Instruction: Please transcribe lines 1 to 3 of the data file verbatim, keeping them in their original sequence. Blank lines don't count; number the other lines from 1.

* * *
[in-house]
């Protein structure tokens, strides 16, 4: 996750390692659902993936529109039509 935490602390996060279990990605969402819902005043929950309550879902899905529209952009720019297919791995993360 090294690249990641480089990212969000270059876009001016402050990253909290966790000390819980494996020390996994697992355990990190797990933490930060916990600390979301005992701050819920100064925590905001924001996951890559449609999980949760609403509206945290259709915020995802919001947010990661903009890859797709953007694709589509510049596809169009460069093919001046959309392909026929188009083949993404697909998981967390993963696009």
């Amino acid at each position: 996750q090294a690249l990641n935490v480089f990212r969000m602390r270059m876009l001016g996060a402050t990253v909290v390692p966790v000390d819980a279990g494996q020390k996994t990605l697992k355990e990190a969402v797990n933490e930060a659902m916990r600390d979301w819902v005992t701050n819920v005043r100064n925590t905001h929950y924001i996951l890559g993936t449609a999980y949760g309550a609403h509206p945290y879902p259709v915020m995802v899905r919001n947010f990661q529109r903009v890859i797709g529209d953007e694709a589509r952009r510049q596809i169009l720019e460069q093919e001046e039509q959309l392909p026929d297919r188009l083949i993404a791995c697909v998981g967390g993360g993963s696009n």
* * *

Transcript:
[in-house]
């Protein structure tokens, strides 16, 4: 996750390692659902993936529109039509 935490602390996060279990990605969402819902005043929950309550879902899905529209952009720019297919791995993360 090294690249990641480089990212969000270059876009001016402050990253909290966790000390819980494996020390996994697992355990990190797990933490930060916990600390979301005992701050819920100064925590905001924001996951890559449609999980949760609403509206945290259709915020995802919001947010990661903009890859797709953007694709589509510049596809169009460069093919001046959309392909026929188009083949993404697909998981967390993963696009």
């Amino acid at each position: 996750q090294a690249l990641n935490v480089f990212r969000m602390r270059m876009l001016g996060a402050t990253v909290v390692p966790v000390d819980a279990g494996q020390k996994t990605l697992k355990e990190a969402v797990n933490e930060a659902m916990r600390d979301w819902v005992t701050n819920v005043r100064n925590t905001h929950y924001i996951l890559g993936t449609a999980y949760g309550a609403h509206p945290y879902p259709v915020m995802v899905r919001n947010f990661q529109r903009v890859i797709g529209d953007e694709a589509r952009r510049q596809i169009l720019e460069q093919e001046e039509q959309l392909p026929d297919r188009l083949i993404a791995c697909v998981g967390g993360g993963s696009n």